The B.C. legislature was abuzz Monday with the ramifications flowing from the green light that an international consortium is expected to give to a major new B.C. liquefied natural gas plant.
And the buzz is spreading everywhere. B.C. Liberal MLA Ellis Ross, a former Haisla chief who spent years negotiating his band’s involvement in the new industry, said people in Kitimat and Terrace are happy and optimistic about news a final investment decision is near.
LNG Canada is widely expected to commit to a $40-billion project that includes a massive new industrial plant and export terminal near Kitimat to move B.C. natural gas to Asia.
Ross said Monday he is filled with mixed emotions. “I looked at the first LNG idea in 2004. I looked at small ones and large ones, I watched Petronas [a rival LNG proposal that bowed out last year].”
He said there’s relief LNG Canada is as close as it is now, “but we still have some tough issues to tackle.”
There’s a blockade of the gas pipeline route by one of the few First Nations that doesn’t support the project, and there are still some other local holdouts.
But the widespread Indigenous support from Prince George to Kitimat shows the value of working consultation and pre-consultation deeply into such projects, he said.
Another issue Ross cited is the need for the Kitimat-Terrace region to brace itself.
A huge aluminum-smelter upgrade that coincided with major groundwork on the LNG plant energized the region a few years ago. But Ross said experienced people told him: “That was a mini-boom, that wasn’t a real boom.”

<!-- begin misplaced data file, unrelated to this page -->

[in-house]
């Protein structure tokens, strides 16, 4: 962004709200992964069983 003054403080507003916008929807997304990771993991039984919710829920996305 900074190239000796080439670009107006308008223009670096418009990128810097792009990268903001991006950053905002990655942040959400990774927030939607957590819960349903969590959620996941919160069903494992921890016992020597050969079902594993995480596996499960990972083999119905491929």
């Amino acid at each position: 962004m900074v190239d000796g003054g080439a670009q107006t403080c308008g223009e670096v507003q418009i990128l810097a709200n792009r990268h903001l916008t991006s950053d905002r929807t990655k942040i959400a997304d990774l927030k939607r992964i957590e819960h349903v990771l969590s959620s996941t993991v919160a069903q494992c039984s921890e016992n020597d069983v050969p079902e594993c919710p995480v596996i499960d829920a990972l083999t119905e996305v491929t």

“When you see the final investment decision, you’re going to see an incredible boom. I’d like to shift the focus to getting ready for that impact.”
The legislature is also readying for the impact. Bills are expected this fall following the company’s commitment. They would reflect changes the NDP made to entice the company to build.
The wild card is the fact that the B.C. Green Party won’t vote for any of it.
Leader Andrew Weaver confirmed that on Monday.
“Legislation that would enable a final investment decision is not legislation that will be supported by the B.C. Green Party,” he told reporters. “The NDP will have to find support from B.C. Liberals. ”
He said: “We will not support exempting LNG Canada from increases in the carbon tax. We will not support any legislation that essentially defers the provincial sales tax for LNG Canada.”
Weaver met Environment Minister George Heyman Monday on one critical aspect — the NDP’s climate-action plan. It sets a hard target for reducing provincewide emissions over the next 11 years, but an LNG plant would significantly increase them.
The information everyone is waiting for is how a big new greenhouse-gas emitter can be welcomed to a province that is legislating a 40 per cent cut in emissions. It would require sharper reductions in other sectors to make room for the plant.
Weaver said: “It’s very challenging to do this. It’s the NDP’s to meet.”
The climate plan is expected this fall, but the Greens are ready to oppose the plant regardless of how the climate plan accommodates it.
Meanwhile, the B.C. Liberals spent Monday sniping at the NDP on social media for all its past opposition to Liberal efforts to land a plant.
B.C. Liberal Leader Andrew Wilkinson said his MLAs still support development of the industry, but won’t be “patsies” for the NDP on any and all moves the government makes.
One of the factors for investors is an unstable minority government in which one coalition member is an anti-industry party, said Wilkinson.
So LNG Canada likely has some firm indication the bills to cement B.C.’s offer are going to pass.
Energy Minister Michelle Mungall, a vocal critic of the Liberal attempts to develop the industry, touted the huge tax revenue and job figures and said it will be historic for Canada.
“Under the B.C. Liberals, it just didn’t happen. They put a lot of effort into it, but it didn’t yield any results.”
Wilkinson said the NDP was playing petty politics with the good news. There’ll be a few more rounds of that game this fall.
– Les Leyne, Times Colonist